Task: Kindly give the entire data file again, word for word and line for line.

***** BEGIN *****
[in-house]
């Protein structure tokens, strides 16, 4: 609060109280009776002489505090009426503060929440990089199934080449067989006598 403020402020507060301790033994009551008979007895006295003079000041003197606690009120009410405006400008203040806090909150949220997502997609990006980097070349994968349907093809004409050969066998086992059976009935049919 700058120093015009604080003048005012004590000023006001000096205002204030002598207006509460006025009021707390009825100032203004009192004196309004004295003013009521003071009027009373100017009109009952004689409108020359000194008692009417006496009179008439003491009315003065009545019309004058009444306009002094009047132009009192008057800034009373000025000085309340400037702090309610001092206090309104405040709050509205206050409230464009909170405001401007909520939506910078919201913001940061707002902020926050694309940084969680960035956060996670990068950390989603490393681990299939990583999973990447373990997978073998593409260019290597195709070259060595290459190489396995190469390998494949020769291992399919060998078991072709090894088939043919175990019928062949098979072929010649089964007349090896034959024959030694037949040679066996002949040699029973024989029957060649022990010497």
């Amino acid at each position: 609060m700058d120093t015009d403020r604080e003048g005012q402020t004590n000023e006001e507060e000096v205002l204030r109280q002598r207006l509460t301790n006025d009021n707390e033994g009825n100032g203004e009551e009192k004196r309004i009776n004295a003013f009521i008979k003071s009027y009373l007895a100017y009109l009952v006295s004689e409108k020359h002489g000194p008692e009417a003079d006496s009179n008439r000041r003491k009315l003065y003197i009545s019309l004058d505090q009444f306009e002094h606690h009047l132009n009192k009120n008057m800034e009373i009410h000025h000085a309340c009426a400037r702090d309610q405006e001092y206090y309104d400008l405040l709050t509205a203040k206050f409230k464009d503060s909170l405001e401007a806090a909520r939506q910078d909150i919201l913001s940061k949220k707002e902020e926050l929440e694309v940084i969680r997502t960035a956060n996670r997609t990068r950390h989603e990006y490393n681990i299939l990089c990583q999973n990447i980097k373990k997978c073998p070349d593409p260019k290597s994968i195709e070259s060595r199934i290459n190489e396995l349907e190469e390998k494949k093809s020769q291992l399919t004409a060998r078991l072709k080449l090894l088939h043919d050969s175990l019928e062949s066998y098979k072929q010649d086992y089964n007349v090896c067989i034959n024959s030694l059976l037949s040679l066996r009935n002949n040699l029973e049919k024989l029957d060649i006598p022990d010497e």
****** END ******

[in-house]
């Protein structure tokens, strides 16, 4: 609060109280009776002489505090009426503060929440990089199934080449067989006598 403020402020507060301790033994009551008979007895006295003079000041003197606690009120009410405006400008203040806090909150949220997502997609990006980097070349994968349907093809004409050969066998086992059976009935049919 700058120093015009604080003048005012004590000023006001000096205002204030002598207006509460006025009021707390009825100032203004009192004196309004004295003013009521003071009027009373100017009109009952004689409108020359000194008692009417006496009179008439003491009315003065009545019309004058009444306009002094009047132009009192008057800034009373000025000085309340400037702090309610001092206090309104405040709050509205206050409230464009909170405001401007909520939506910078919201913001940061707002902020926050694309940084969680960035956060996670990068950390989603490393681990299939990583999973990447373990997978073998593409260019290597195709070259060595290459190489396995190469390998494949020769291992399919060998078991072709090894088939043919175990019928062949098979072929010649089964007349090896034959024959030694037949040679066996002949040699029973024989029957060649022990010497």
């Amino acid at each position: 609060m700058d120093t015009d403020r604080e003048g005012q402020t004590n000023e006001e507060e000096v205002l204030r109280q002598r207006l509460t301790n006025d009021n707390e033994g009825n100032g203004e009551e009192k004196r309004i009776n004295a003013f009521i008979k003071s009027y009373l007895a100017y009109l009952v006295s004689e409108k020359h002489g000194p008692e009417a003079d006496s009179n008439r000041r003491k009315l003065y003197i009545s019309l004058d505090q009444f306009e002094h606690h009047l132009n009192k009120n008057m800034e009373i009410h000025h000085a309340c009426a400037r702090d309610q405006e001092y206090y309104d400008l405040l709050t509205a203040k206050f409230k464009d503060s909170l405001e401007a806090a909520r939506q910078d909150i919201l913001s940061k949220k707002e902020e926050l929440e694309v940084i969680r997502t960035a956060n996670r997609t990068r950390h989603e990006y490393n681990i299939l990089c990583q999973n990447i980097k373990k997978c073998p070349d593409p260019k290597s994968i195709e070259s060595r199934i290459n190489e396995l349907e190469e390998k494949k093809s020769q291992l399919t004409a060998r078991l072709k080449l090894l088939h043919d050969s175990l019928e062949s066998y098979k072929q010649d086992y089964n007349v090896c067989i034959n024959s030694l059976l037949s040679l066996r009935n002949n040699l029973e049919k024989l029957d060649i006598p022990d010497e």